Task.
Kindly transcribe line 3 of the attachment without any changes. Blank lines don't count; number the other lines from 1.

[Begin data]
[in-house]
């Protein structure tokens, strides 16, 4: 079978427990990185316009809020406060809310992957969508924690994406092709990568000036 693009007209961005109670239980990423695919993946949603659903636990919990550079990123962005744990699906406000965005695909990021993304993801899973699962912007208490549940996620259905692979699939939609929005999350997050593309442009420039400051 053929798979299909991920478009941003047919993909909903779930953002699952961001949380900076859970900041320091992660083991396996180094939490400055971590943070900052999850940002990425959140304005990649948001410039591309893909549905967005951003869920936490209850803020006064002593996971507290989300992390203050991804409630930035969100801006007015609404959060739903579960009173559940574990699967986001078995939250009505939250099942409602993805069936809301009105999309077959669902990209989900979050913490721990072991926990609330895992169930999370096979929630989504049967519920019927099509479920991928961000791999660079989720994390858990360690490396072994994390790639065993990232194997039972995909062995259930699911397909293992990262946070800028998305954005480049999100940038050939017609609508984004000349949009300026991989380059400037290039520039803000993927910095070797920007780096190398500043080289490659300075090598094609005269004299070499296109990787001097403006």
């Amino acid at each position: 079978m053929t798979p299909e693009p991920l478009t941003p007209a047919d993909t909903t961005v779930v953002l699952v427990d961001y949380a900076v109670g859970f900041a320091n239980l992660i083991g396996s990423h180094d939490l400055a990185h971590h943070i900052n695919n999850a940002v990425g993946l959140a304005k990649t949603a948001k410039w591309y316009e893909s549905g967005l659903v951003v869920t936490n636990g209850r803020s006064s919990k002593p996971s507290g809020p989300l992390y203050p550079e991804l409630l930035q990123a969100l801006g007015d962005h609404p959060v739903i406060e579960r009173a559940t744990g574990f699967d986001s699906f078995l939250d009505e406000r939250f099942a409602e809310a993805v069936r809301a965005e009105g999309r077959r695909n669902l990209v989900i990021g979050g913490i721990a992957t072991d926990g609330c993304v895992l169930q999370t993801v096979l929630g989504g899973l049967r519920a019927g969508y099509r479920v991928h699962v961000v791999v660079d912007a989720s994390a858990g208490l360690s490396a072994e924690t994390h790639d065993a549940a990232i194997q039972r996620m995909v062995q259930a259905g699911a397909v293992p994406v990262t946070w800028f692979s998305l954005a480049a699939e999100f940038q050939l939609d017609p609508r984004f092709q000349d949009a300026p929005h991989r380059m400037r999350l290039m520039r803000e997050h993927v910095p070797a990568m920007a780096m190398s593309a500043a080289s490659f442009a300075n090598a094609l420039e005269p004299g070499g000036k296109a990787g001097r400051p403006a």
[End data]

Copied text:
């Amino acid at each position: 079978m053929t798979p299909e693009p991920l478009t941003p007209a047919d993909t909903t961005v779930v953002l699952v427990d961001y949380a900076v109670g859970f900041a320091n239980l992660i083991g396996s990423h180094d939490l400055a990185h971590h943070i900052n695919n999850a940002v990425g993946l959140a304005k990649t949603a948001k410039w591309y316009e893909s549905g967005l659903v951003v869920t936490n636990g209850r803020s006064s919990k002593p996971s507290g809020p989300l992390y203050p550079e991804l409630l930035q990123a969100l801006g007015d962005h609404p959060v739903i406060e579960r009173a559940t744990g574990f699967d986001s699906f078995l939250d009505e406000r939250f099942a409602e809310a993805v069936r809301a965005e009105g999309r077959r695909n669902l990209v989900i990021g979050g913490i721990a992957t072991d926990g609330c993304v895992l169930q999370t993801v096979l929630g989504g899973l049967r519920a019927g969508y099509r479920v991928h699962v961000v791999v660079d912007a989720s994390a858990g208490l360690s490396a072994e924690t994390h790639d065993a549940a990232i194997q039972r996620m995909v062995q259930a259905g699911a397909v293992p994406v990262t946070w800028f692979s998305l954005a480049a699939e999100f940038q050939l939609d017609p609508r984004f092709q000349d949009a300026p929005h991989r380059m400037r999350l290039m520039r803000e997050h993927v910095p070797a990568m920007a780096m190398s593309a500043a080289s490659f442009a300075n090598a094609l420039e005269p004299g070499g000036k296109a990787g001097r400051p403006a």